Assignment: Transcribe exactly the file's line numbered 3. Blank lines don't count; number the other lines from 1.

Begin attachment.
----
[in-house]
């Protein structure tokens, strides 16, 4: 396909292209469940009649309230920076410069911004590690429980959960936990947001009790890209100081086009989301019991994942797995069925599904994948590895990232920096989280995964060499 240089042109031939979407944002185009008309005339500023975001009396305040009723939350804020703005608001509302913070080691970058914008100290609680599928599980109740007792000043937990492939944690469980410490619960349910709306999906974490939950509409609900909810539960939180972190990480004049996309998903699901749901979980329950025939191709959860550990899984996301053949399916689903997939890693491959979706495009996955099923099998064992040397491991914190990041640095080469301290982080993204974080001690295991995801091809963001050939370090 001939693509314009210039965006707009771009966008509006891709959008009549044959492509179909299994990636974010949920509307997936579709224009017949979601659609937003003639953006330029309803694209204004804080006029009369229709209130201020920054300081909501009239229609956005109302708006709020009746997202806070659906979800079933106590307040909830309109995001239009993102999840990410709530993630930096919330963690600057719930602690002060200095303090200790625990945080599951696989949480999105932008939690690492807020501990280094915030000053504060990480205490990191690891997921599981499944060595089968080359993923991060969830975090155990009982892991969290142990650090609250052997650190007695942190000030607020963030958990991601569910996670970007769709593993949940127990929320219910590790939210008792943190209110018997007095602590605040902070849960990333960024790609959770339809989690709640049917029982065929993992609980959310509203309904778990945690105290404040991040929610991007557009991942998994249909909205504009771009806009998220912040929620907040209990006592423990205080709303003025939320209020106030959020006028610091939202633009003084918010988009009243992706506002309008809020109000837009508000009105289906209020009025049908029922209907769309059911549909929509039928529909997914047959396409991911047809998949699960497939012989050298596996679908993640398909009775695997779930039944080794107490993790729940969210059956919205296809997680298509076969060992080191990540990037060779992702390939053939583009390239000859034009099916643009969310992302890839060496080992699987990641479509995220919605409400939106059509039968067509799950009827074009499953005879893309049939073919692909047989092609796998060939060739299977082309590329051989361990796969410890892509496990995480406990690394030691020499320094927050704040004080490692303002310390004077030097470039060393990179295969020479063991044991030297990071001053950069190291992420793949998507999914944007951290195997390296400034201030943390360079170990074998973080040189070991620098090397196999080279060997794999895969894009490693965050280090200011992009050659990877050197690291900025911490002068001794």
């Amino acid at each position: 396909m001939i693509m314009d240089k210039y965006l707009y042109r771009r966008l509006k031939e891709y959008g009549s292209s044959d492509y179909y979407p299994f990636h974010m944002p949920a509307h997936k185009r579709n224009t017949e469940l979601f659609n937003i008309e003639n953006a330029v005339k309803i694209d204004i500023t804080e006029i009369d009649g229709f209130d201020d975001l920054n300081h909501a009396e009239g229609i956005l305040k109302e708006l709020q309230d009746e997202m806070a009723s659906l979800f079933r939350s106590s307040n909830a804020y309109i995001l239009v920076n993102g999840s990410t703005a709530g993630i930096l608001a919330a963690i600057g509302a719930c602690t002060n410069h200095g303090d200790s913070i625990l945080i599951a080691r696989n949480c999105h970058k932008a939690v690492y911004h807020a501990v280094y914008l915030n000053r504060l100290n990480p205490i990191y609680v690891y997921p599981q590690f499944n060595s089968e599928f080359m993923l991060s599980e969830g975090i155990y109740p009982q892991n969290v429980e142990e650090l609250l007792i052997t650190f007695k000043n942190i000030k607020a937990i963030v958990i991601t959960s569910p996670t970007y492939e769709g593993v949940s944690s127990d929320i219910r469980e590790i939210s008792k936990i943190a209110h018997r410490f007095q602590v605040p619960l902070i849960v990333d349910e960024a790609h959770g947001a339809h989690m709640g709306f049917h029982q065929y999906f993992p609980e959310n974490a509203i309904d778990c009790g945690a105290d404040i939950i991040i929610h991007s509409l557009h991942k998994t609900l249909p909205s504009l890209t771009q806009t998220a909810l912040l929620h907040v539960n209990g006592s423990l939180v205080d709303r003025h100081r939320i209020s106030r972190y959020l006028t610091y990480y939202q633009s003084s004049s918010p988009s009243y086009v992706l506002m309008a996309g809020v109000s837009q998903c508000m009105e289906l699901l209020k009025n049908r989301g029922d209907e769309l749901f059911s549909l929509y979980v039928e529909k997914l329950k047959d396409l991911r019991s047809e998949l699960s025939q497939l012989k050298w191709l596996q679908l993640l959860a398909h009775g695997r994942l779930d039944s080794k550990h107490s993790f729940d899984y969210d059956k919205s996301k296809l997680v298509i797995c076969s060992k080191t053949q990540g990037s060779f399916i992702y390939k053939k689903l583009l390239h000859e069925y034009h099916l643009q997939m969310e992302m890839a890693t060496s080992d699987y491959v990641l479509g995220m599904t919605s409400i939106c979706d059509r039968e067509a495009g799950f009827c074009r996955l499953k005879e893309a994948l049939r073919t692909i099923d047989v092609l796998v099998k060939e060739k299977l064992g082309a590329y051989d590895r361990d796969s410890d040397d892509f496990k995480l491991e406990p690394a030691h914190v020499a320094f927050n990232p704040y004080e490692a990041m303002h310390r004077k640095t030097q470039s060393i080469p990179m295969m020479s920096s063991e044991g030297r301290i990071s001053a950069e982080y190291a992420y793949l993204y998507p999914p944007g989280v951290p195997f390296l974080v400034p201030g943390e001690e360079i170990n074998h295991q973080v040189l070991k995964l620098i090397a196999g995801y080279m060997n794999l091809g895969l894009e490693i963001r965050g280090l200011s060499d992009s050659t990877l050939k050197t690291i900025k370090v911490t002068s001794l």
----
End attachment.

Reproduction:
């Amino acid at each position: 396909m001939i693509m314009d240089k210039y965006l707009y042109r771009r966008l509006k031939e891709y959008g009549s292209s044959d492509y179909y979407p299994f990636h974010m944002p949920a509307h997936k185009r579709n224009t017949e469940l979601f659609n937003i008309e003639n953006a330029v005339k309803i694209d204004i500023t804080e006029i009369d009649g229709f209130d201020d975001l920054n300081h909501a009396e009239g229609i956005l305040k109302e708006l709020q309230d009746e997202m806070a009723s659906l979800f079933r939350s106590s307040n909830a804020y309109i995001l239009v920076n993102g999840s990410t703005a709530g993630i930096l608001a919330a963690i600057g509302a719930c602690t002060n410069h200095g303090d200790s913070i625990l945080i599951a080691r696989n949480c999105h970058k932008a939690v690492y911004h807020a501990v280094y914008l915030n000053r504060l100290n990480p205490i990191y609680v690891y997921p599981q590690f499944n060595s089968e599928f080359m993923l991060s599980e969830g975090i155990y109740p009982q892991n969290v429980e142990e650090l609250l007792i052997t650190f007695k000043n942190i000030k607020a937990i963030v958990i991601t959960s569910p996670t970007y492939e769709g593993v949940s944690s127990d929320i219910r469980e590790i939210s008792k936990i943190a209110h018997r410490f007095q602590v605040p619960l902070i849960v990333d349910e960024a790609h959770g947001a339809h989690m709640g709306f049917h029982q065929y999906f993992p609980e959310n974490a509203i309904d778990c009790g945690a105290d404040i939950i991040i929610h991007s509409l557009h991942k998994t609900l249909p909205s504009l890209t771009q806009t998220a909810l912040l929620h907040v539960n209990g006592s423990l939180v205080d709303r003025h100081r939320i209020s106030r972190y959020l006028t610091y990480y939202q633009s003084s004049s918010p988009s009243y086009v992706l506002m309008a996309g809020v109000s837009q998903c508000m009105e289906l699901l209020k009025n049908r989301g029922d209907e769309l749901f059911s549909l929509y979980v039928e529909k997914l329950k047959d396409l991911r019991s047809e998949l699960s025939q497939l012989k050298w191709l596996q679908l993640l959860a398909h009775g695997r994942l779930d039944s080794k550990h107490s993790f729940d899984y969210d059956k919205s996301k296809l997680v298509i797995c076969s060992k080191t053949q990540g990037s060779f399916i992702y390939k053939k689903l583009l390239h000859e069925y034009h099916l643009q997939m969310e992302m890839a890693t060496s080992d699987y491959v990641l479509g995220m599904t919605s409400i939106c979706d059509r039968e067509a495009g799950f009827c074009r996955l499953k005879e893309a994948l049939r073919t692909i099923d047989v092609l796998v099998k060939e060739k299977l064992g082309a590329y051989d590895r361990d796969s410890d040397d892509f496990k995480l491991e406990p690394a030691h914190v020499a320094f927050n990232p704040y004080e490692a990041m303002h310390r004077k640095t030097q470039s060393i080469p990179m295969m020479s920096s063991e044991g030297r301290i990071s001053a950069e982080y190291a992420y793949l993204y998507p999914p944007g989280v951290p195997f390296l974080v400034p201030g943390e001690e360079i170990n074998h295991q973080v040189l070991k995964l620098i090397a196999g995801y080279m060997n794999l091809g895969l894009e490693i963001r965050g280090l200011s060499d992009s050659t990877l050939k050197t690291i900025k370090v911490t002068s001794l």